If you have housing costs, such as rent, while you travel abroad for a year, you can reduce your taxable income by the amount of those housing expenses.  This is truly exceptional, because the IRS generally doesn’t allow rental deductions, except as a business expense.  However, if you travel abroad for a year, and rent out a villa in Tuscany for a couple of months along the way, you could potentially use it to reduce your taxable income!

 

There’s one major catch (there’s always a catch).  You must have foreign earned income in order to do this.  In other words, if you travel the world and have no income while you travel, then you cannot use your foreign housing expenses to reduce your taxes.

 

There are two separate mechanisms available, depending on whether your foreign income is from salary or from self-employment: a foreign housing exclusion (for salary employees) and a foreign housing deduction (for self-employed individuals).   They both subject to limitations.

 

You can only use housing expenses that are over a certain amount (about $16,000), and under a certain limit (generally about $30,000).  I’m not going to go into the details of how to calculate these limits in this blog post, but you can read all about them in IRS Publication 54.

 

3.  You aren’t required to buy U.S. health insurance.

Under the Affordable Care Act (aka Obamacare), U.S. citizens are required to purchase some rather comprehensive and expensive health insurance – even if you are young and healthy, and even if you prefer to self-insure.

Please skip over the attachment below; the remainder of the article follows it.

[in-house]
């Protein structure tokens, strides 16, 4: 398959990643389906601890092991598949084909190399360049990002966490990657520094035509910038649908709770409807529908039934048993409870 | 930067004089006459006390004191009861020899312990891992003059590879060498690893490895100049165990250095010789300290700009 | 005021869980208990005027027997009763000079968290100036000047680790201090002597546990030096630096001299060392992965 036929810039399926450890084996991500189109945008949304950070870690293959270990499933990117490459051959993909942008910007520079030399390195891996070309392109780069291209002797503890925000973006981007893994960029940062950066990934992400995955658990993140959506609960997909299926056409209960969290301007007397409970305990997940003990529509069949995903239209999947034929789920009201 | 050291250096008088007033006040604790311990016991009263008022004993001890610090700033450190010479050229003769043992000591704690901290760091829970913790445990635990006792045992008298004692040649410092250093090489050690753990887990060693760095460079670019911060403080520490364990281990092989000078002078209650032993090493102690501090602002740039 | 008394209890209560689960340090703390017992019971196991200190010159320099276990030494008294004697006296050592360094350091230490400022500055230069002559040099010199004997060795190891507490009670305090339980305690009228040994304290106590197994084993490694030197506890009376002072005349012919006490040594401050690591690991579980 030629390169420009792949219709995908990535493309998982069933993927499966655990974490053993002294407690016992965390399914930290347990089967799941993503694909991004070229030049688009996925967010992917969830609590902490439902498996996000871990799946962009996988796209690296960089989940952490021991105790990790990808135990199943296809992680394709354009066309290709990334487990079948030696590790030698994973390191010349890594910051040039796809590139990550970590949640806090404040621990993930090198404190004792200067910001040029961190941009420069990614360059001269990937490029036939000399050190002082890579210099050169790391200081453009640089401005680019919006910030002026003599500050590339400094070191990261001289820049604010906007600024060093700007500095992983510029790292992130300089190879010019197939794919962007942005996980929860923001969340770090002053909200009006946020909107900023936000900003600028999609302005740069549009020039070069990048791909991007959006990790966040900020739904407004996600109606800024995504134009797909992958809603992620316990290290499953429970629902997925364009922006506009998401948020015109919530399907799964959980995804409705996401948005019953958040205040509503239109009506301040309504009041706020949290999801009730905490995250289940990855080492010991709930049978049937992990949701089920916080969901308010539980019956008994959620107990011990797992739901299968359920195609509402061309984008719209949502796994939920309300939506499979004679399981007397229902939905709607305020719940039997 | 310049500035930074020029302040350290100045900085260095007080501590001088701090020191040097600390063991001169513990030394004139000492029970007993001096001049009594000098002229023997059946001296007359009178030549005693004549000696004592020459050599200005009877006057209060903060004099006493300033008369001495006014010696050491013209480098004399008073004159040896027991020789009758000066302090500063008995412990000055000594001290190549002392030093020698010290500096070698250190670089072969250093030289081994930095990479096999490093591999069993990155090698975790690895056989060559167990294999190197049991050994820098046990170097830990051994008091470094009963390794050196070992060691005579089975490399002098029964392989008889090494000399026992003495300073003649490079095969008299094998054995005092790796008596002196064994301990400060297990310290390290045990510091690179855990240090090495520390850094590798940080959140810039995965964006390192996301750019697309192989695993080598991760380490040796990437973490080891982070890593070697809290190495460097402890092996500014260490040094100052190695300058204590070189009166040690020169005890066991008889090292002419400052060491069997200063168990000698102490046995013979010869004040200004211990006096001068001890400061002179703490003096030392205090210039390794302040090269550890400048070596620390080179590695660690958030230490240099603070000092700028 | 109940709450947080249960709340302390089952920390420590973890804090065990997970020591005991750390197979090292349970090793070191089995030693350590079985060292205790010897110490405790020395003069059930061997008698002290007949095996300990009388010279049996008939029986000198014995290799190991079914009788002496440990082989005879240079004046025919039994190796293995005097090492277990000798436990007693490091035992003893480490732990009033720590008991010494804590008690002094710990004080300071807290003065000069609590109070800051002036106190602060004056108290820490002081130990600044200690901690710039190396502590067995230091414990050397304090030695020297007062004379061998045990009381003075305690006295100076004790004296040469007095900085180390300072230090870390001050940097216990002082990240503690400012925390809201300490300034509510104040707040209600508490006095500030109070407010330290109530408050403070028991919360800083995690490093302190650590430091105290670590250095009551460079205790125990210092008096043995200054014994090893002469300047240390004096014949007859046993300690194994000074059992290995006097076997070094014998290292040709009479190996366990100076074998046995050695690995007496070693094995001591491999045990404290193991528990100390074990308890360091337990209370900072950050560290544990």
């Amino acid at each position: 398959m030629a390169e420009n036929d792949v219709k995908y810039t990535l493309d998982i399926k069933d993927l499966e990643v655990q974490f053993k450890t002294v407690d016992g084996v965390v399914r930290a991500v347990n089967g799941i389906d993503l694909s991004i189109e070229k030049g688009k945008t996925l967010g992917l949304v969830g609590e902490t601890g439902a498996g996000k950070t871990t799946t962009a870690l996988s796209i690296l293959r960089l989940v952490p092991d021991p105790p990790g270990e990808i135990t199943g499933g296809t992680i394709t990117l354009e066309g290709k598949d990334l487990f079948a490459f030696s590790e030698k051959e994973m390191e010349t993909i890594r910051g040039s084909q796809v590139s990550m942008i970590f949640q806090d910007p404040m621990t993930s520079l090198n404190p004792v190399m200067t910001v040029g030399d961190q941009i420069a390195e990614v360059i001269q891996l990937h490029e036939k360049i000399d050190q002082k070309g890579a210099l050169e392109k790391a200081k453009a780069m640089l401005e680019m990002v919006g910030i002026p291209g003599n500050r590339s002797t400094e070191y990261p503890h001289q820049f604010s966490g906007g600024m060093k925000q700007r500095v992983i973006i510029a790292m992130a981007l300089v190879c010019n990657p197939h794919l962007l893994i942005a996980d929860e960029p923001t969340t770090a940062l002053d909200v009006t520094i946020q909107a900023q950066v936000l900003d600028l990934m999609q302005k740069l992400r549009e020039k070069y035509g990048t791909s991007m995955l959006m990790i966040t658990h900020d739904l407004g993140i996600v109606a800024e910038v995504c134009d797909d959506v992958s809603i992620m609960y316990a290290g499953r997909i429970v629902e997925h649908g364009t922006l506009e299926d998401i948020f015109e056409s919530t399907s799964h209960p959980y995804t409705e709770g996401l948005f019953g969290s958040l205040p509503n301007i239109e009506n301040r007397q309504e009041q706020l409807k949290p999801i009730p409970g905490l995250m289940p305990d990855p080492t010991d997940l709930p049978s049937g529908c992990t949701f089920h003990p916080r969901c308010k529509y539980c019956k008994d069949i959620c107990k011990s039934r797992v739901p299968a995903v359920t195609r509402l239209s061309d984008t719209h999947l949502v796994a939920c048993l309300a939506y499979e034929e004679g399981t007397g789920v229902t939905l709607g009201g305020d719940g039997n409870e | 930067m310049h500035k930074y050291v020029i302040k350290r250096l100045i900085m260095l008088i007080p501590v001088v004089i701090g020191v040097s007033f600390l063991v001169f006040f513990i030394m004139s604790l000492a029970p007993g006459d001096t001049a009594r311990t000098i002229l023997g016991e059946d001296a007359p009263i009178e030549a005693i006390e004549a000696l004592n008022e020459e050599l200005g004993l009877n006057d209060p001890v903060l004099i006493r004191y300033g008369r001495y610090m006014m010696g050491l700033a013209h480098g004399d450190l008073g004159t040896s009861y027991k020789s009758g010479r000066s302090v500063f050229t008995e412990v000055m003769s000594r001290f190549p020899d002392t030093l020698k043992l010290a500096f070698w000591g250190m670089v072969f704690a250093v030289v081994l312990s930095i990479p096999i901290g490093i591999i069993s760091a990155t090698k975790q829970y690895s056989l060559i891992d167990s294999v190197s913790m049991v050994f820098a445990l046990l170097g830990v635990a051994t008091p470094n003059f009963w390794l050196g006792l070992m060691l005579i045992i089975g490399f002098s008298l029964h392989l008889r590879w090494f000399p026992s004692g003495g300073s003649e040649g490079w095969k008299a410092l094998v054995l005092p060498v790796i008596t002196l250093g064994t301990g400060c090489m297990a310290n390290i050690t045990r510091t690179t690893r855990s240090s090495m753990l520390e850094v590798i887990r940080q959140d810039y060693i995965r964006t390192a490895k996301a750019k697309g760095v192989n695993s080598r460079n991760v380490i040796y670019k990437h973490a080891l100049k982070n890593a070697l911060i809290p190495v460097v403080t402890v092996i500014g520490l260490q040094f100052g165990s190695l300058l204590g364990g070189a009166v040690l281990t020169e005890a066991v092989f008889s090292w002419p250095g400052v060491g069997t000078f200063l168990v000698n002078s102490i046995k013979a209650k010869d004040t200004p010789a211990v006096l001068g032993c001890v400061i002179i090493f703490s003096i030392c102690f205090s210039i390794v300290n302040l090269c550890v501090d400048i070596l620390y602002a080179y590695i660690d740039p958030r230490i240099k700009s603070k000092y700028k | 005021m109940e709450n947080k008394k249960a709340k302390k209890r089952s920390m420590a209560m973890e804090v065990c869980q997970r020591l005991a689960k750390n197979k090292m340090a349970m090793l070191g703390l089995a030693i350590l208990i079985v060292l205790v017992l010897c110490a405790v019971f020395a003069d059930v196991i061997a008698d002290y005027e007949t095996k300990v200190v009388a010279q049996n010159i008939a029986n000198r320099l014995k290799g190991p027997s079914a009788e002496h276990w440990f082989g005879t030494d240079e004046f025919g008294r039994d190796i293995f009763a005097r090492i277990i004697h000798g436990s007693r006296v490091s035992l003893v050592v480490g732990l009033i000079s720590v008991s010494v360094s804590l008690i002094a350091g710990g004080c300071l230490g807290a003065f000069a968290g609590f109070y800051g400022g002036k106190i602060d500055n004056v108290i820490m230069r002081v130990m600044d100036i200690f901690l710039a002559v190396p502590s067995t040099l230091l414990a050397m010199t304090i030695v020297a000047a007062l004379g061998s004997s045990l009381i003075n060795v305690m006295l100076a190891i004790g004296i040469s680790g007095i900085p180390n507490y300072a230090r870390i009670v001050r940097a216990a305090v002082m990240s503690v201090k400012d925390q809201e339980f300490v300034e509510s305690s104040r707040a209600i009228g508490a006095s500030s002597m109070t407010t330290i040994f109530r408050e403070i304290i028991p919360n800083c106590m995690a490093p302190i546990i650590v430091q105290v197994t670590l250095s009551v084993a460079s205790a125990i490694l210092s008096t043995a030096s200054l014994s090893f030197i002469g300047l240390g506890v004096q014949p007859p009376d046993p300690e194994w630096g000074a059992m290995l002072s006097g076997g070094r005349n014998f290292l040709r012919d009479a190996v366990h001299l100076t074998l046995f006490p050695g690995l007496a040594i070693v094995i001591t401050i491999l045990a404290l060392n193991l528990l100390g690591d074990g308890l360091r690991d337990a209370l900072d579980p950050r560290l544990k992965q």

However, if you spend a year abroad, you are excused from the health insurance mandate.  Not only can you avoid paying thousands of dollars per month for expensive U.S. insurance, but you also won’t get hit with a penalty on your tax return for lacking coverage.

 

That’s good, because U.S. health insurance plans have little or no coverage overseas anyway.  In fact, most plans are worthless if you are outside of the U.S.

 

If you travel the world for a year, and you want to have health insurance, you can still get basic travel/medivac insurance that will cover unexpected hospital bills.  And it will cost just a fraction of what your U.S. health insurance costs.

 

For our family’s year abroad, I got worldwide health insurance for about $1,600 total for the year.  It pays for up to $300,000 of emergency hospital bills, including medical evacuation costs.  That goes a looooong way in most countries.  For otherwise healthy individuals, this is all you really need.

 

Consult Your Accountant

These foreign tax benefits are huge.  You can easily save tens of thousands of dollars in taxes – enough even to pay for your foreign travels!

 

But, these are also some of the more complicated among the IRS individual tax rules.  There are many exceptions, caveats, and complications that may impact your particular situation, which I am unable to cover in this short blog post.  I personally don’t recommend trying this at home, without consulting a professional who is familiar with these rules.  However, for those with the wherewithal to tackle them, the foreign tax rules offer some truly spectacular advantages.

 

Cheers,

Jojo Bobo

 

share

No Comments Yet.

What do you think?

Your email address will not be published. Required fields are marked *